What astonishes visitors most deeply is that this spectacular temple complex was not made by piling ashlar but by carving directly into a rock mountain. Even though there are great stone buildings all over the world, especially in the Middle East and Europe, such a huge example, which was carved into a rock and is continuous to the ground, is never seen other than in India. Moreover its walls are entirely carved out with mythical scenes, Hindu gods, fanciful animals, and architectural elements, and its interior has formally carved columns and beams as if it were a stone masonry edifice.
It may not be officially declared as one of the best wonders of the world, but no one can deny the greatness of the Kailasa Temple in Ellora. Situated about 30 km from the city of Aurangabad in Maharashtra, the rock-cave temple of Ellora is the largest monolithic structure in the world. It is believed that the Kailash Temple at Ellora has striking similarities to the Virupaksha temple of northern Karnataka.
The Kailash Temple is the sixteenth cave, and it is one of the 32 cave temples and monasteries forming the magnanimous Ellora Caves. As per the historical records, it was built by the 8th century Rashtrakuta King Krishna I between the year 756 and 773 AD. Further, the non- Rashtrakuta style temples located close-by denotes the involvement of Pallava and Chalukya artists.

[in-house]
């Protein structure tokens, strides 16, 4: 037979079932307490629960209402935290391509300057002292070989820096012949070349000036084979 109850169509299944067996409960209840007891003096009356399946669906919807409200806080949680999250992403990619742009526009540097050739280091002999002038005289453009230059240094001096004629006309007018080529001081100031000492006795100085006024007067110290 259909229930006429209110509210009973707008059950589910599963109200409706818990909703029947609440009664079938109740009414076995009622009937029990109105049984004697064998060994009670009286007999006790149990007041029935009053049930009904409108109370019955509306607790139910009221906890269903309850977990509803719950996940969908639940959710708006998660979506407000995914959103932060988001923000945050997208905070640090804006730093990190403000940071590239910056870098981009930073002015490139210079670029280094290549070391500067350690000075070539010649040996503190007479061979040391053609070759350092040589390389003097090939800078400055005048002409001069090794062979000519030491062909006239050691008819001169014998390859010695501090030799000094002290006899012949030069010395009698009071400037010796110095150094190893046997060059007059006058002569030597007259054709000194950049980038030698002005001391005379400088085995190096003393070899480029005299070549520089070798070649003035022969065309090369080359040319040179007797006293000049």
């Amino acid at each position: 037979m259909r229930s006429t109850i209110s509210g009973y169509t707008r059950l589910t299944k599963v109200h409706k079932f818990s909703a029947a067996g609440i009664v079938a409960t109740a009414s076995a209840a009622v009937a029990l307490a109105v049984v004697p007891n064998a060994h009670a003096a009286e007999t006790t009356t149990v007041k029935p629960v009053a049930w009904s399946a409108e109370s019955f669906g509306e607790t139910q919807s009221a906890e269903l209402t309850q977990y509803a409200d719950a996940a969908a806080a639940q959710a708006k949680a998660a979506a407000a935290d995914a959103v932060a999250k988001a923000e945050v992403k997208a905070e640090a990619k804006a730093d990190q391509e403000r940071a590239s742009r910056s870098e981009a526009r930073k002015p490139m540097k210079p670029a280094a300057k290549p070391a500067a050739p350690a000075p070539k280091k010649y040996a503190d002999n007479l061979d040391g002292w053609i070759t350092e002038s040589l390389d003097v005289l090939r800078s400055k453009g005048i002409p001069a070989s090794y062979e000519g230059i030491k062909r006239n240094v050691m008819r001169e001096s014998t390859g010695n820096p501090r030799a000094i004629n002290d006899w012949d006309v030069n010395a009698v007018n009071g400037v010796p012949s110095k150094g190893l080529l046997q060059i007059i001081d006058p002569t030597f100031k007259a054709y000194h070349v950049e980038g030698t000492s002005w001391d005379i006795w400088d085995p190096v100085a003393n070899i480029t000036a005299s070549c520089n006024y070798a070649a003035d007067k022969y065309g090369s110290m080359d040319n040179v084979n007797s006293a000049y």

In all likelihood, it is believed that the architects of Virupaksha temple contributed in making the Kailash Temple. And given the architects already had the design and model ready, it would have taken lesser efforts to build a temple of such magnitude in the lifetime of one monarch.
The temple houses several intricately carved panels, depicting scenes from the Ramayana, the Mahabharata and the adventures of Krishna. Also worth admiring are the immense monolithic pillars that stand in the courtyard, flanking the entrance on both sides, and the southeastern gallery that has 10 giant and fabulous panels depicting the different avatars (incarnations of a deity) of Lord Vishnu.
After you’re done with the main enclosure, bypass the hordes of snack-munching day trippers to explore the temple’s many dank, bat urine–soaked corners with their numerous forgotten carvings. Afterwards, hike the sturdier path up to the south of the complex (past the scaffolding) that takes you to the top perimeter of the ‘cave’, from where you can get a bird’s-eye view of the entire temple complex.